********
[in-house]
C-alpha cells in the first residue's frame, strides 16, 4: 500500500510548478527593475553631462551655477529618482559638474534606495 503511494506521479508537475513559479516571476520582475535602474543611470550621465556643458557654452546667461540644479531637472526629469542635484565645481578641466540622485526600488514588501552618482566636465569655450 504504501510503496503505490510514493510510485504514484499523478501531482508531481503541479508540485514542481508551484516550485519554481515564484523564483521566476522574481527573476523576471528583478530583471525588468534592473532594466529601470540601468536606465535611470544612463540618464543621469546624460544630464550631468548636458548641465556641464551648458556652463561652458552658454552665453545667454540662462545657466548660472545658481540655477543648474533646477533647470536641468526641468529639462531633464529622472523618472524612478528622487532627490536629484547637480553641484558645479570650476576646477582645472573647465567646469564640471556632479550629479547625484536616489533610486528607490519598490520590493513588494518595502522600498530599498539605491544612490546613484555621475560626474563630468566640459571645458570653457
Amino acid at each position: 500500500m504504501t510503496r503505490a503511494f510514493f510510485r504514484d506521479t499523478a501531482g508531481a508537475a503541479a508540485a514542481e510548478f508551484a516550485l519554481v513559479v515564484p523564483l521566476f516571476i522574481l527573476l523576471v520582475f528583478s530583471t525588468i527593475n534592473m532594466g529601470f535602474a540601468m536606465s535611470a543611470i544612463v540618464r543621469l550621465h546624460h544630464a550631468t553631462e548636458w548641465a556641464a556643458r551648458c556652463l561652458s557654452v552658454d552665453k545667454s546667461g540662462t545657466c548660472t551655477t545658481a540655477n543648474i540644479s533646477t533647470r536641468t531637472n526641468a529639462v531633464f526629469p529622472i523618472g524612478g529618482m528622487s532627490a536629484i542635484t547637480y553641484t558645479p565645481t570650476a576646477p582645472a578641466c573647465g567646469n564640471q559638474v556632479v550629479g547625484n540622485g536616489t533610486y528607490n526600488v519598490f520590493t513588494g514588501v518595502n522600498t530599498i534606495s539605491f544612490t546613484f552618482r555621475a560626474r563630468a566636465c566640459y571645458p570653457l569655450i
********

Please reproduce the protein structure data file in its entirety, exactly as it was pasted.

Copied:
[in-house]
C-alpha cells in the first residue's frame, strides 16, 4: 500500500510548478527593475553631462551655477529618482559638474534606495 503511494506521479508537475513559479516571476520582475535602474543611470550621465556643458557654452546667461540644479531637472526629469542635484565645481578641466540622485526600488514588501552618482566636465569655450 504504501510503496503505490510514493510510485504514484499523478501531482508531481503541479508540485514542481508551484516550485519554481515564484523564483521566476522574481527573476523576471528583478530583471525588468534592473532594466529601470540601468536606465535611470544612463540618464543621469546624460544630464550631468548636458548641465556641464551648458556652463561652458552658454552665453545667454540662462545657466548660472545658481540655477543648474533646477533647470536641468526641468529639462531633464529622472523618472524612478528622487532627490536629484547637480553641484558645479570650476576646477582645472573647465567646469564640471556632479550629479547625484536616489533610486528607490519598490520590493513588494518595502522600498530599498539605491544612490546613484555621475560626474563630468566640459571645458570653457
Amino acid at each position: 500500500m504504501t510503496r503505490a503511494f510514493f510510485r504514484d506521479t499523478a501531482g508531481a508537475a503541479a508540485a514542481e510548478f508551484a516550485l519554481v513559479v515564484p523564483l521566476f516571476i522574481l527573476l523576471v520582475f528583478s530583471t525588468i527593475n534592473m532594466g529601470f535602474a540601468m536606465s535611470a543611470i544612463v540618464r543621469l550621465h546624460h544630464a550631468t553631462e548636458w548641465a556641464a556643458r551648458c556652463l561652458s557654452v552658454d552665453k545667454s546667461g540662462t545657466c548660472t551655477t545658481a540655477n543648474i540644479s533646477t533647470r536641468t531637472n526641468a529639462v531633464f526629469p529622472i523618472g524612478g529618482m528622487s532627490a536629484i542635484t547637480y553641484t558645479p565645481t570650476a576646477p582645472a578641466c573647465g567646469n564640471q559638474v556632479v550629479g547625484n540622485g536616489t533610486y528607490n526600488v519598490f520590493t513588494g514588501v518595502n522600498t530599498i534606495s539605491f544612490t546613484f552618482r555621475a560626474r563630468a566636465c566640459y571645458p570653457l569655450i